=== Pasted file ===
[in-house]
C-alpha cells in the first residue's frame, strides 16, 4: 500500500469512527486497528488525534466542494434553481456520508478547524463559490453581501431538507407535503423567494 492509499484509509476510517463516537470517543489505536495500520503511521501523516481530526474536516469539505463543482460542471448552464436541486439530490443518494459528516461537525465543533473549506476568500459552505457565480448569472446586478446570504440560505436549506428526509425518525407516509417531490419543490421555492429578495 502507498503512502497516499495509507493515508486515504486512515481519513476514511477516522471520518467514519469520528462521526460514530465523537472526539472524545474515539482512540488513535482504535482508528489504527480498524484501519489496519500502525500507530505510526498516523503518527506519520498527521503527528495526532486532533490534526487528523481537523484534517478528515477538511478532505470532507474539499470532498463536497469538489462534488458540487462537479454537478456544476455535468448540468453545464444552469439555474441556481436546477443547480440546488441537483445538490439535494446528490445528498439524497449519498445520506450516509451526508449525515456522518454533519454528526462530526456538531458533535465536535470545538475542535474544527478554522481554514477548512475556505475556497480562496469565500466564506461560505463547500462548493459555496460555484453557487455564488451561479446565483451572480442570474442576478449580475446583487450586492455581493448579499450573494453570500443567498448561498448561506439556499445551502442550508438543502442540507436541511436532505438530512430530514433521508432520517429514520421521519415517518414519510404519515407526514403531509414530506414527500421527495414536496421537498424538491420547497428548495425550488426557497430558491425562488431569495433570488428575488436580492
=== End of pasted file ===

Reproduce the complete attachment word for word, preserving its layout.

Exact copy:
[in-house]
C-alpha cells in the first residue's frame, strides 16, 4: 500500500469512527486497528488525534466542494434553481456520508478547524463559490453581501431538507407535503423567494 492509499484509509476510517463516537470517543489505536495500520503511521501523516481530526474536516469539505463543482460542471448552464436541486439530490443518494459528516461537525465543533473549506476568500459552505457565480448569472446586478446570504440560505436549506428526509425518525407516509417531490419543490421555492429578495 502507498503512502497516499495509507493515508486515504486512515481519513476514511477516522471520518467514519469520528462521526460514530465523537472526539472524545474515539482512540488513535482504535482508528489504527480498524484501519489496519500502525500507530505510526498516523503518527506519520498527521503527528495526532486532533490534526487528523481537523484534517478528515477538511478532505470532507474539499470532498463536497469538489462534488458540487462537479454537478456544476455535468448540468453545464444552469439555474441556481436546477443547480440546488441537483445538490439535494446528490445528498439524497449519498445520506450516509451526508449525515456522518454533519454528526462530526456538531458533535465536535470545538475542535474544527478554522481554514477548512475556505475556497480562496469565500466564506461560505463547500462548493459555496460555484453557487455564488451561479446565483451572480442570474442576478449580475446583487450586492455581493448579499450573494453570500443567498448561498448561506439556499445551502442550508438543502442540507436541511436532505438530512430530514433521508432520517429514520421521519415517518414519510404519515407526514403531509414530506414527500421527495414536496421537498424538491420547497428548495425550488426557497430558491425562488431569495433570488428575488436580492